European Legacy Dobermans

Nobility, Strength, Beauty!!
European Legacy Dobermans
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Choosing the right puppy for you.

Puppy's temperament
Choosing a doberman puppy      Campbell's Test.

     One can predict a Doberman puppy's temperament by using the Campbell's test if the pup is not more than 6 to 8 weeks of age. William Campbell developed a test for evaluation of the future temperament of a dog this test will help you to make a judgment about the puppy's aptitude. The test was tried for eight years on more than ten thousand of canines of different breeds.

Basic rules: You have to be alone with the pup. When you choose an environment for the test, choose a calm area to avoid disturbances. Don't talk to the puppy, don't pet him. This test should be performed only once. Each subtest lasts about 30 seconds.

     1. Test his Trust

Set the pup on the ground and walk away from him, a few steps. Then kneel and clap your hands several times. Pay attention of how the puppy reacts to the clapping. See if he comes to you, tail, high or low. The puppy will show you right away the level of trust he has placed upon you. Note the result.

A. Comes easily, tail high, hopping and nibbling hands
B. Comes easily, tail high, while yelping toward your hands
C. Comes easily, but with the tail lowered
D. Comes hesitantly
E. Does not come at all

     2. Test his willingness to follow

Set the puppy on the ground, beside you. Then walk away from him. If the puppy does not follow, it could mean that he is independent. If he follows you, it might mean that he is obedient.

A. Follows easily, tail high, hopping and nibbling feet
B. Follows easily, tail high only
C. Follows easily, tail lowered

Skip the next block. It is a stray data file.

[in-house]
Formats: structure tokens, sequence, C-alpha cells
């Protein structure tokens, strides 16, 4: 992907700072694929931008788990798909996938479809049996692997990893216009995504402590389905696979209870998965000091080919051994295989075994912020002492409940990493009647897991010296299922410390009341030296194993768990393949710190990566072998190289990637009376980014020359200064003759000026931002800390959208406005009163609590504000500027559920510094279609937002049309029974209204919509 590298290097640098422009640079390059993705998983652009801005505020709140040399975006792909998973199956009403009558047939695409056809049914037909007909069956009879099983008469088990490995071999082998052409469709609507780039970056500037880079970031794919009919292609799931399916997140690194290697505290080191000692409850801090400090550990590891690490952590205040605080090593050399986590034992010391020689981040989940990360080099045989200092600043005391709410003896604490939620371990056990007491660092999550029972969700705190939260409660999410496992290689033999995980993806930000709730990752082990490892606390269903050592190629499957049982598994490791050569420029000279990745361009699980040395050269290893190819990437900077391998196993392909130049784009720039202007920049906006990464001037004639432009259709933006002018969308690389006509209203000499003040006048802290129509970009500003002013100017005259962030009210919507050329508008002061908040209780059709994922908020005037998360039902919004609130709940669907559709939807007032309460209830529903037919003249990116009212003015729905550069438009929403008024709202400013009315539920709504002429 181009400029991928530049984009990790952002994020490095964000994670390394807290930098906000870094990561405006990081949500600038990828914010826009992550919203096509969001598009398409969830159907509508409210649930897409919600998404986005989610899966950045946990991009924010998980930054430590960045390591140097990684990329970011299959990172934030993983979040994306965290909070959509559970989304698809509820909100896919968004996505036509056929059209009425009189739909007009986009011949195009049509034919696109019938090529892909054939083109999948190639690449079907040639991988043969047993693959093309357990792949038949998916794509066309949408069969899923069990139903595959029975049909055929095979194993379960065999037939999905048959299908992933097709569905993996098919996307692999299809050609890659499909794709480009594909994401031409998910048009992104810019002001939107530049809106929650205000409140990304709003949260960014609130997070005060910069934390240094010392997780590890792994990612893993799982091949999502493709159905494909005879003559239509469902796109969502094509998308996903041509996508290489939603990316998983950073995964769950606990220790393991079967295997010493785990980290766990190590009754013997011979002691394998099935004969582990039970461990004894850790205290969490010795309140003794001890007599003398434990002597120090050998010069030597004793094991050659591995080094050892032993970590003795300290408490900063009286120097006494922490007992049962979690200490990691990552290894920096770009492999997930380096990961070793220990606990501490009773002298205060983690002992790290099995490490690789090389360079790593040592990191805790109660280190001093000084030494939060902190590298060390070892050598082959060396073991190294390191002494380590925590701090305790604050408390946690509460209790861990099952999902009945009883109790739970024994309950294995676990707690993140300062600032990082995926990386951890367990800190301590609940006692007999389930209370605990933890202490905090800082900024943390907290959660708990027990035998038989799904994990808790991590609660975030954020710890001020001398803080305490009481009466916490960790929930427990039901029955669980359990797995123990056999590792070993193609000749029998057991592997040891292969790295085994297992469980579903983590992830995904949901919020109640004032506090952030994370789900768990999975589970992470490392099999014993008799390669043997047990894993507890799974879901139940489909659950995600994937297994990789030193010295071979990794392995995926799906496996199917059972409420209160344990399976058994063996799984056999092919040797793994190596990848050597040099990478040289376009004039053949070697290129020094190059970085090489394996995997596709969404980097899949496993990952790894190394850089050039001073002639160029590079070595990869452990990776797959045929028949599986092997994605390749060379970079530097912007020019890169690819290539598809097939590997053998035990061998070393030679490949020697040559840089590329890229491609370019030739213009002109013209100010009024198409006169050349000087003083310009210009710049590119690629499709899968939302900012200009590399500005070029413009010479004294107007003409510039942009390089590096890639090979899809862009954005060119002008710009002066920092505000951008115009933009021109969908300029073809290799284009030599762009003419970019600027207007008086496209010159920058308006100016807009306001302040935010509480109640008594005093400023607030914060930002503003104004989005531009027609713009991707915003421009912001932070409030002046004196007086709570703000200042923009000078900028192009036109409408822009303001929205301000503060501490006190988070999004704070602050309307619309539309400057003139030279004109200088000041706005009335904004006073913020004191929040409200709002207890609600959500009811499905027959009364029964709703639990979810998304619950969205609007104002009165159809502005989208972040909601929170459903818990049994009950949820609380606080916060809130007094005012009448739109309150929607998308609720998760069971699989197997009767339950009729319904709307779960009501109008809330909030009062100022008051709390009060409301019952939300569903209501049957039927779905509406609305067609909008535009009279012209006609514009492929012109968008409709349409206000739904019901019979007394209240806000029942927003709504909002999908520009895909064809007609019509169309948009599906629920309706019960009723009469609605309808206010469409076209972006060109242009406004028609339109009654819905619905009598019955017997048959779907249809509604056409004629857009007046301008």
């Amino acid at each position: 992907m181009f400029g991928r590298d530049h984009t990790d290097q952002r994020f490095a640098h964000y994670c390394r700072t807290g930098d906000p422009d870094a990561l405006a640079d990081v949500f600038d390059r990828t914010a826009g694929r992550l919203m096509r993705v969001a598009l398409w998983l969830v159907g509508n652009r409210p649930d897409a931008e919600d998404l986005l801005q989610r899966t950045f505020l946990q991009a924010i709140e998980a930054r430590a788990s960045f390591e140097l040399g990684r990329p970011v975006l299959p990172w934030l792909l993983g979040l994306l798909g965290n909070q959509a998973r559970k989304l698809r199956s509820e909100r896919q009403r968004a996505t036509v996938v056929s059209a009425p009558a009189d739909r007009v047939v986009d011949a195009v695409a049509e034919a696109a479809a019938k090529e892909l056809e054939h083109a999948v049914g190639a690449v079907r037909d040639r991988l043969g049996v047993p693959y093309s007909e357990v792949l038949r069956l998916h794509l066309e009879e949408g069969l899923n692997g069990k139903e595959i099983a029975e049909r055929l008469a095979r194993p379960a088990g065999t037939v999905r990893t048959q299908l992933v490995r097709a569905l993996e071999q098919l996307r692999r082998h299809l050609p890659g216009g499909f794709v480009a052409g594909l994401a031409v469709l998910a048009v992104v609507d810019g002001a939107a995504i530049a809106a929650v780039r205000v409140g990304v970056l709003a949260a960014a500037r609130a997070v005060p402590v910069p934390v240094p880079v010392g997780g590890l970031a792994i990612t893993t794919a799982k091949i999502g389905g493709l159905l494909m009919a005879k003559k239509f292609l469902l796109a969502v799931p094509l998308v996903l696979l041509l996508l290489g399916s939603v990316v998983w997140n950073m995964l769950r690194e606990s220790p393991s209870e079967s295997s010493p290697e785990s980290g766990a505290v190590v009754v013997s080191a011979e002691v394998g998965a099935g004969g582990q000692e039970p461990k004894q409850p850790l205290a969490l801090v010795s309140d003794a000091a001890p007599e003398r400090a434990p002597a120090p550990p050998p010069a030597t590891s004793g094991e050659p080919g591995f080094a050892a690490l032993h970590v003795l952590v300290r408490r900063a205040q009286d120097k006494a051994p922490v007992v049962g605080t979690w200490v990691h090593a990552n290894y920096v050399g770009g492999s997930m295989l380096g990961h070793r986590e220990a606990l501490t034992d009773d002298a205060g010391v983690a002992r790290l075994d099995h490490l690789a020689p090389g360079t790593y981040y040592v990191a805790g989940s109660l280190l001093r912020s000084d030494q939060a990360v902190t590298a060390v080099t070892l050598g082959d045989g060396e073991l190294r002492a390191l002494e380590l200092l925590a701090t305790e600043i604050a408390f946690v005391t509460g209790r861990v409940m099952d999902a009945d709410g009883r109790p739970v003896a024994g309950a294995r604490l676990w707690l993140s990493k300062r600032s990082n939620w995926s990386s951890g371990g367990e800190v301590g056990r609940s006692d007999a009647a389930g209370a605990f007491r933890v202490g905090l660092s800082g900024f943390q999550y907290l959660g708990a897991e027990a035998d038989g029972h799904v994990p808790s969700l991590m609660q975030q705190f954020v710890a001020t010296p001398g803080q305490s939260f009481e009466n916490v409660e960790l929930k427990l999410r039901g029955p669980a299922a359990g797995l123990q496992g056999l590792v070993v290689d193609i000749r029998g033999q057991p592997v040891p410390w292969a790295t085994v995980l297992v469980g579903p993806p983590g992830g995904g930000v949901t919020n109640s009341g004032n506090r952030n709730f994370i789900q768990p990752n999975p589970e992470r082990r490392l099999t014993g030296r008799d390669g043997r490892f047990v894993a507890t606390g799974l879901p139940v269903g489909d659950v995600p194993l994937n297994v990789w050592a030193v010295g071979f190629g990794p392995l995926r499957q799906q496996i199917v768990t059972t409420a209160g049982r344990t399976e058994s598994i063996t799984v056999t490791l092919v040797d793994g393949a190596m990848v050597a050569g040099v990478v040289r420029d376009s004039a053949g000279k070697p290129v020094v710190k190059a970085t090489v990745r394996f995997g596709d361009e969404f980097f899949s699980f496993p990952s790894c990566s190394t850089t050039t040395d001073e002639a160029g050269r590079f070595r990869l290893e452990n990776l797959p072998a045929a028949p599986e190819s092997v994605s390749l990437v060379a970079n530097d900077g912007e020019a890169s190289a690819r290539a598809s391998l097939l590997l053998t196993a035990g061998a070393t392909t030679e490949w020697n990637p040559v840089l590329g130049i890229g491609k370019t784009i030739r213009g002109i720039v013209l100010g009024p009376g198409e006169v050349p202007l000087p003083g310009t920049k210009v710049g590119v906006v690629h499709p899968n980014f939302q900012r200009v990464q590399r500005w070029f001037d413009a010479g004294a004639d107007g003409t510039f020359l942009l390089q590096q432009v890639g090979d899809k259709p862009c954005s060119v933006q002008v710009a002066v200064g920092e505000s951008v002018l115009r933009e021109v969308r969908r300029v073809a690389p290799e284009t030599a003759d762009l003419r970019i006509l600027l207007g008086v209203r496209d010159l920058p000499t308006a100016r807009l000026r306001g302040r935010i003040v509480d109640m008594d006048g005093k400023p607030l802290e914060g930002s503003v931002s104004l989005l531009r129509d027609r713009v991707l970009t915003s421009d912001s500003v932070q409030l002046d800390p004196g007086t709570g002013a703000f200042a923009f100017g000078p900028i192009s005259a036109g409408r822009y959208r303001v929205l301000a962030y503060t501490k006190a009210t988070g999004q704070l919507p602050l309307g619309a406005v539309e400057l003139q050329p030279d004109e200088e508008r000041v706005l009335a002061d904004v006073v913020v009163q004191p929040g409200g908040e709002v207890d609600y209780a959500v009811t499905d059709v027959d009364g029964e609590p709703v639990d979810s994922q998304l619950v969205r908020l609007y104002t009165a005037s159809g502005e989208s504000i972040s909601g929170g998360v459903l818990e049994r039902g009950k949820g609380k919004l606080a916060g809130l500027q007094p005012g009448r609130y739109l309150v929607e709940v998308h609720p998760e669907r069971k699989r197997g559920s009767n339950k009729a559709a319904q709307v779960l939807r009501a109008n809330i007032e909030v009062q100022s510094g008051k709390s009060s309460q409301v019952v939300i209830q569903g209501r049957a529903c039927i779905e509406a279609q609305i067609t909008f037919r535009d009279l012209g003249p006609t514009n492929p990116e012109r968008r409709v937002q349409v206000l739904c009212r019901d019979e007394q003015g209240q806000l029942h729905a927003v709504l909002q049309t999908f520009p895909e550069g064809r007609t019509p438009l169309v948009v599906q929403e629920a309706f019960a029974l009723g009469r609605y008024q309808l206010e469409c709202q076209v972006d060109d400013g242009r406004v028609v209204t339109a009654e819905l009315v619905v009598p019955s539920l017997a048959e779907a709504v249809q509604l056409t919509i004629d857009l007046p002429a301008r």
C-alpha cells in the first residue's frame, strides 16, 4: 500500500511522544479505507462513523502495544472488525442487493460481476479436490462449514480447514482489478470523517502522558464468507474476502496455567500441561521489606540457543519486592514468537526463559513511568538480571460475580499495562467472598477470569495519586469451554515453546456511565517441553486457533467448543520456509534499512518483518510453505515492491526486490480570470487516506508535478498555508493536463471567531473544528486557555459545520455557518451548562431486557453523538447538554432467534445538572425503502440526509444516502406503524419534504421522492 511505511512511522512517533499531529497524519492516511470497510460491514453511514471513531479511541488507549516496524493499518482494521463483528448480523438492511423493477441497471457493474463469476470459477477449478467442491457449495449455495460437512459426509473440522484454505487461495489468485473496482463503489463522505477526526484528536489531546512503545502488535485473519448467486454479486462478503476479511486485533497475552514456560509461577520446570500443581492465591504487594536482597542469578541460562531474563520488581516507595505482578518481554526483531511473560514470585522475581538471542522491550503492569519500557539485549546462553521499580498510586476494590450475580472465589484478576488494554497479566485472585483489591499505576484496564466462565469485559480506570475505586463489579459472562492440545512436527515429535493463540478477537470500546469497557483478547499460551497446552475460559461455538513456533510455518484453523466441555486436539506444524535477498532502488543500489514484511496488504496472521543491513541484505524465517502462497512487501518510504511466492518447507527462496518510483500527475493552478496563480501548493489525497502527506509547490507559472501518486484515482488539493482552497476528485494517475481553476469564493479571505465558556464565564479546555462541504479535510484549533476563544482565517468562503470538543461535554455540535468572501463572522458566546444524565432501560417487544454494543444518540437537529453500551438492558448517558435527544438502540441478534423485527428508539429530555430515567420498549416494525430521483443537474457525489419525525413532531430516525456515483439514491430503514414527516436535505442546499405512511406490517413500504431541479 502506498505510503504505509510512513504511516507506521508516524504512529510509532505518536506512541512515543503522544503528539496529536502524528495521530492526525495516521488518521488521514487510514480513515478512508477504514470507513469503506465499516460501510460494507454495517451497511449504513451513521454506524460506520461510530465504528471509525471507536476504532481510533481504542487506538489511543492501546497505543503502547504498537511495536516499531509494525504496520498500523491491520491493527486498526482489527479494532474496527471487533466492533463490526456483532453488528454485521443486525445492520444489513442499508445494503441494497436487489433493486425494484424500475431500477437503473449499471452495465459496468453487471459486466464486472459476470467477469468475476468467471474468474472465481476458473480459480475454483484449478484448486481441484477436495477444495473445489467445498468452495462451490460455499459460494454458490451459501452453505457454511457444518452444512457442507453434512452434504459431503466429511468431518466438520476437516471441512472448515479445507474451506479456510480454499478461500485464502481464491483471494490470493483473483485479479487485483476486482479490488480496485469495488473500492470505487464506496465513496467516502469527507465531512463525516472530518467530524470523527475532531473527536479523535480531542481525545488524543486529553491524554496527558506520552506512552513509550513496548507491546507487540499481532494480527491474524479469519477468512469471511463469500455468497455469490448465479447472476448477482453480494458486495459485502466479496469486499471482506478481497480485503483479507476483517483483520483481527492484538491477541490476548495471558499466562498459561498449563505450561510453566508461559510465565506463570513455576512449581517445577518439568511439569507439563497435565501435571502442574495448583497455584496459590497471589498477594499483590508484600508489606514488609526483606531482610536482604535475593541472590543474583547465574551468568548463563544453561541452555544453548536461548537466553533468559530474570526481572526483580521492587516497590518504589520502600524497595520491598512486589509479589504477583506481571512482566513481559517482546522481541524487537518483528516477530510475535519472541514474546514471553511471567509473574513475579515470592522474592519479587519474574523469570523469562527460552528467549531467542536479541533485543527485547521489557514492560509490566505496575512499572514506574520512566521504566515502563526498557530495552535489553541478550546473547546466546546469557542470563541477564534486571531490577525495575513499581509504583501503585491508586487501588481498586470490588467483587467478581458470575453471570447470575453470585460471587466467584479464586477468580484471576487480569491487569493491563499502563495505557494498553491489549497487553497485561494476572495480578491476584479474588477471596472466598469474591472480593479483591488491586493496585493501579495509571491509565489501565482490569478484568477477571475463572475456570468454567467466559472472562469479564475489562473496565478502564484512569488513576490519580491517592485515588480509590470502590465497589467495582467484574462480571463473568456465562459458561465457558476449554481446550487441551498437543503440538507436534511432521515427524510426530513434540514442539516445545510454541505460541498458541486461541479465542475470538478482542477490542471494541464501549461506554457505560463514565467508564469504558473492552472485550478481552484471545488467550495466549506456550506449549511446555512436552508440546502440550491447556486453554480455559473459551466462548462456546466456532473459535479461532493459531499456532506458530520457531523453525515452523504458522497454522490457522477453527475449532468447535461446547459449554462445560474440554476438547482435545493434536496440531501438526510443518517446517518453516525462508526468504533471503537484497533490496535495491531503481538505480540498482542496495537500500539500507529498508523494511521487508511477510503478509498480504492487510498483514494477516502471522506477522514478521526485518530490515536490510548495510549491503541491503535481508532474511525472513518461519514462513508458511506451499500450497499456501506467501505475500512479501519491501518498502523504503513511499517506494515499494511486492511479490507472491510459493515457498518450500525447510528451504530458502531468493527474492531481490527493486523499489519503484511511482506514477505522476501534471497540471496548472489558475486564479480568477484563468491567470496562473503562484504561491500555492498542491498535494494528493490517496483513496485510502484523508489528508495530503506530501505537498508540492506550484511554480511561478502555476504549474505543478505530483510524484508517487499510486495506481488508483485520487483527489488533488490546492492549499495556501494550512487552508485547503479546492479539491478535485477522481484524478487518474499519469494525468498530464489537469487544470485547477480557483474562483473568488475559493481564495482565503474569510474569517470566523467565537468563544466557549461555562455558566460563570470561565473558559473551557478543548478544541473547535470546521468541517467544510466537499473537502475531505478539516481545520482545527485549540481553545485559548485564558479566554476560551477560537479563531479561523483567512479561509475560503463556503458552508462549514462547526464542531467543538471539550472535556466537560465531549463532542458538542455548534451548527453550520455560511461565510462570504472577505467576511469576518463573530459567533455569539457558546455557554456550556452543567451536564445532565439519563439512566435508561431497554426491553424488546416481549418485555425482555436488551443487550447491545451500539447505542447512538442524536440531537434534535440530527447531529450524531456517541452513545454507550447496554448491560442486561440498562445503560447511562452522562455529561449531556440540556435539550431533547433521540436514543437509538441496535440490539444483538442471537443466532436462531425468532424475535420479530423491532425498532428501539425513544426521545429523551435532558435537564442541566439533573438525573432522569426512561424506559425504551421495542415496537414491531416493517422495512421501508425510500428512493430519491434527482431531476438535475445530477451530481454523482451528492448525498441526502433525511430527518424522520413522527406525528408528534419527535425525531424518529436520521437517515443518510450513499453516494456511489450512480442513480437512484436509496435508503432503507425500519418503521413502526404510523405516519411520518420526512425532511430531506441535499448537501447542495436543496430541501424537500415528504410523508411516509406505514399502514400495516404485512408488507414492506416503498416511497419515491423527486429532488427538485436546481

D. Follows hesitantly, tail lowered
E. Does not follow, keeping it's distance

     3. Restraining test

Flatten the puppy and roll him on his back. Hold a hand upon its sternum for at least thirty seconds. His attitude should tell you whether he is accepting or refusing this physical domination. Note the result.

A. Struggles vigorously, wants to get away, bites
B. Struggles vigorously, wants to get away
C. Struggles a moment, but surrenders
D. Does not struggle, licks hands
E. Lays still, very frightened

     4. Social dominance test

Again, flatten the puppy against the ground. Stroke him, from head to back, a few times. A dominant dog will resist such fondling; he will even try to bite you. An independent puppy will go away. You may repeat this test many times. Note the result.

A. Jumps, yelps, scratching, bites, growls
B. Jumps, yelps
C. Squirms, licks hands
D. Welters, licks hands
E. Gets away, does not budge

     5. Lifting test

Raise the dog, hands across the puppy's belly. Hold him at a reasonable level. At this point, the puppy has lost all control. The way he reacts will tell you how submissive he his. Note the result.

A. Ferocious, bites, growls, cries
B. Kicks a lot, cries
C. Struggles, soothes himself, licks
D. Does not struggle, hanging or licking hands
E. Noticeably frightened

     Test Results

     2 A's or more, with B's.    This Doberman is a leader and will try to dominate. He can be aggressive and can bite if mishandled. Not recommended for babies and elderly persons. Excellent watchdog if trained by an experienced trainer with calmness and gentleness.

     3 B's or more.    This Doberman is calm and confident with a tendency to dominate. Strong aptitude for training; Will be good for obedience competition in IPO or agility. If trained, this Doberman will become a great and obedient friend. You will find him equally great in the crowd or on the sofa.

     3 C's or more    Excellent family dog. Perfect for children and elderly persons. No major problems. Might be less capable to serve as a protection dog.

     2 D's or more, especially if combined with E's   Puppy is submissive. Has a great need of love and tenderness. Will be good for family with children, though can bite if treated badly.

     2 E's or more (including one in the D Test)   Has a hard time socializing. Can attack due to fear, stress, especially if punished. Not recommended for families with children and elderly.

     A and E's mixed.    Start over the test elsewhere. If the result is the same, the puppy is unpredictable.

     If you have never had a Doberman before, you might consider a female. The female is easier to train and is less dominating. For a man a male Doberman can be more suitable. Males are more impulsive, have to be trained and exercised. They are more inclined towards leadership, but the rewards of having a well-trained beautiful noble Doberman by your side outweigh the efforts that you will need to put into training of this great intelligent animal.

European Legacy kennel is located in Phoenix, AZ, USA
ph. 602-7280555

|European Standard|
|American Standard|
|Breeder's Info|
|European dobermans|
|For sale|